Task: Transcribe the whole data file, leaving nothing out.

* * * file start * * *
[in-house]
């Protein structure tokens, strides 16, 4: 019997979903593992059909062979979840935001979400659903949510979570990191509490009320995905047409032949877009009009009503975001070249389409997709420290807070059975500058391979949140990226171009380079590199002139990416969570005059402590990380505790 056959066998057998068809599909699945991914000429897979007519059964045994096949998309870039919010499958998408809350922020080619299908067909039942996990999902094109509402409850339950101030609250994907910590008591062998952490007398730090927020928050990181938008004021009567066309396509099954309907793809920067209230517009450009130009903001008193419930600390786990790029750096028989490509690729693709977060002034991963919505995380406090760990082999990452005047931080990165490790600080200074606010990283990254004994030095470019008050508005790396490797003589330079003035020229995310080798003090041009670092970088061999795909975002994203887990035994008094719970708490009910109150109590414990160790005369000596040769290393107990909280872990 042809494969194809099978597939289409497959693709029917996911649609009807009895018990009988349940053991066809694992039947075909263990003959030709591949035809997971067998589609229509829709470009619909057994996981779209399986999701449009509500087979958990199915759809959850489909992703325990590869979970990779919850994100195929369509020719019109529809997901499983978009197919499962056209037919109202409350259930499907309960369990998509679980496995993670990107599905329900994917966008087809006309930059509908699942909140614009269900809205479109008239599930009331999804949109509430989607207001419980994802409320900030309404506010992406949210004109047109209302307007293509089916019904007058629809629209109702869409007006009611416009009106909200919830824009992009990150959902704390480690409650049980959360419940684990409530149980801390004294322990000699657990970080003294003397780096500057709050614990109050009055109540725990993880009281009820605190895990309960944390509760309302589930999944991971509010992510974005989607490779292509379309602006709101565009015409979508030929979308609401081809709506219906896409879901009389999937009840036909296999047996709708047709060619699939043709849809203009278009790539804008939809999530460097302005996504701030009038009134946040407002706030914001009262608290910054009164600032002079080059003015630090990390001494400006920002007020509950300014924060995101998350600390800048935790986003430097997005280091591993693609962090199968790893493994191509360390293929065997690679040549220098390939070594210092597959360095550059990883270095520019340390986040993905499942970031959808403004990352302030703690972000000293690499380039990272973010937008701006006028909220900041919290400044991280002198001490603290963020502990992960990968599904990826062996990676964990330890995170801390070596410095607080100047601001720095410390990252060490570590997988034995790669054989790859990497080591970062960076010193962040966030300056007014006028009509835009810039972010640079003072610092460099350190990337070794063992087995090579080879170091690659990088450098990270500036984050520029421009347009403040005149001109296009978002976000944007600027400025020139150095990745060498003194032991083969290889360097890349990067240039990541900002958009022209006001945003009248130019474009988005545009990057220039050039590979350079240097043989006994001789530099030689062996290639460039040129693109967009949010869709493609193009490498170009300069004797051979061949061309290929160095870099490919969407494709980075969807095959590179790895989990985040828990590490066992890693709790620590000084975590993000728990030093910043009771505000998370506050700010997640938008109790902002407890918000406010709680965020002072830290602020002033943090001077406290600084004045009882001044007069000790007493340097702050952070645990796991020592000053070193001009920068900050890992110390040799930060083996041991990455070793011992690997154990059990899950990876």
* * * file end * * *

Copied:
[in-house]
């Protein structure tokens, strides 16, 4: 019997979903593992059909062979979840935001979400659903949510979570990191509490009320995905047409032949877009009009009503975001070249389409997709420290807070059975500058391979949140990226171009380079590199002139990416969570005059402590990380505790 056959066998057998068809599909699945991914000429897979007519059964045994096949998309870039919010499958998408809350922020080619299908067909039942996990999902094109509402409850339950101030609250994907910590008591062998952490007398730090927020928050990181938008004021009567066309396509099954309907793809920067209230517009450009130009903001008193419930600390786990790029750096028989490509690729693709977060002034991963919505995380406090760990082999990452005047931080990165490790600080200074606010990283990254004994030095470019008050508005790396490797003589330079003035020229995310080798003090041009670092970088061999795909975002994203887990035994008094719970708490009910109150109590414990160790005369000596040769290393107990909280872990 042809494969194809099978597939289409497959693709029917996911649609009807009895018990009988349940053991066809694992039947075909263990003959030709591949035809997971067998589609229509829709470009619909057994996981779209399986999701449009509500087979958990199915759809959850489909992703325990590869979970990779919850994100195929369509020719019109529809997901499983978009197919499962056209037919109202409350259930499907309960369990998509679980496995993670990107599905329900994917966008087809006309930059509908699942909140614009269900809205479109008239599930009331999804949109509430989607207001419980994802409320900030309404506010992406949210004109047109209302307007293509089916019904007058629809629209109702869409007006009611416009009106909200919830824009992009990150959902704390480690409650049980959360419940684990409530149980801390004294322990000699657990970080003294003397780096500057709050614990109050009055109540725990993880009281009820605190895990309960944390509760309302589930999944991971509010992510974005989607490779292509379309602006709101565009015409979508030929979308609401081809709506219906896409879901009389999937009840036909296999047996709708047709060619699939043709849809203009278009790539804008939809999530460097302005996504701030009038009134946040407002706030914001009262608290910054009164600032002079080059003015630090990390001494400006920002007020509950300014924060995101998350600390800048935790986003430097997005280091591993693609962090199968790893493994191509360390293929065997690679040549220098390939070594210092597959360095550059990883270095520019340390986040993905499942970031959808403004990352302030703690972000000293690499380039990272973010937008701006006028909220900041919290400044991280002198001490603290963020502990992960990968599904990826062996990676964990330890995170801390070596410095607080100047601001720095410390990252060490570590997988034995790669054989790859990497080591970062960076010193962040966030300056007014006028009509835009810039972010640079003072610092460099350190990337070794063992087995090579080879170091690659990088450098990270500036984050520029421009347009403040005149001109296009978002976000944007600027400025020139150095990745060498003194032991083969290889360097890349990067240039990541900002958009022209006001945003009248130019474009988005545009990057220039050039590979350079240097043989006994001789530099030689062996290639460039040129693109967009949010869709493609193009490498170009300069004797051979061949061309290929160095870099490919969407494709980075969807095959590179790895989990985040828990590490066992890693709790620590000084975590993000728990030093910043009771505000998370506050700010997640938008109790902002407890918000406010709680965020002072830290602020002033943090001077406290600084004045009882001044007069000790007493340097702050952070645990796991020592000053070193001009920068900050890992110390040799930060083996041991990455070793011992690997154990059990899950990876």